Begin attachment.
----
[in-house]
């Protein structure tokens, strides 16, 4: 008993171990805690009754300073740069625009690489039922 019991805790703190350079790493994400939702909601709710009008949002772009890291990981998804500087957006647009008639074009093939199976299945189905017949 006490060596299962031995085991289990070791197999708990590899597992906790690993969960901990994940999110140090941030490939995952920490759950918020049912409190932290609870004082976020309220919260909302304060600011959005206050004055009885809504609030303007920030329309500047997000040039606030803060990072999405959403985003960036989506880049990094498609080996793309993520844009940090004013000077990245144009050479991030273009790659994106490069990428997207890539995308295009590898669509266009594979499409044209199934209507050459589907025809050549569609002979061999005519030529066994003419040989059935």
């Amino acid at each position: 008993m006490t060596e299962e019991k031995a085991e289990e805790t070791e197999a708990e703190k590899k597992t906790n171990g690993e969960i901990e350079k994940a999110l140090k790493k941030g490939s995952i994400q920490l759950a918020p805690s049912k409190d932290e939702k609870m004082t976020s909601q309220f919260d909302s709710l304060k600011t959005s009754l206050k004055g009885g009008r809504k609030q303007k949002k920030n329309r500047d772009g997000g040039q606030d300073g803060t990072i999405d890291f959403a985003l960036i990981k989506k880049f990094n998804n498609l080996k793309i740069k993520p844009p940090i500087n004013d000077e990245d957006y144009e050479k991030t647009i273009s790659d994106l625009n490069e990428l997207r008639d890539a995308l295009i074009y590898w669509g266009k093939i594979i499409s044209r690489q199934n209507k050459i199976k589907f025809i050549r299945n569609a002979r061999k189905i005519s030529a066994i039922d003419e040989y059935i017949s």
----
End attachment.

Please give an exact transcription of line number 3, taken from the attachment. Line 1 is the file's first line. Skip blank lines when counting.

């Amino acid at each position: 008993m006490t060596e299962e019991k031995a085991e289990e805790t070791e197999a708990e703190k590899k597992t906790n171990g690993e969960i901990e350079k994940a999110l140090k790493k941030g490939s995952i994400q920490l759950a918020p805690s049912k409190d932290e939702k609870m004082t976020s909601q309220f919260d909302s709710l304060k600011t959005s009754l206050k004055g009885g009008r809504k609030q303007k949002k920030n329309r500047d772009g997000g040039q606030d300073g803060t990072i999405d890291f959403a985003l960036i990981k989506k880049f990094n998804n498609l080996k793309i740069k993520p844009p940090i500087n004013d000077e990245d957006y144009e050479k991030t647009i273009s790659d994106l625009n490069e990428l997207r008639d890539a995308l295009i074009y590898w669509g266009k093939i594979i499409s044209r690489q199934n209507k050459i199976k589907f025809i050549r299945n569609a002979r061999k189905i005519s030529a066994i039922d003419e040989y059935i017949s």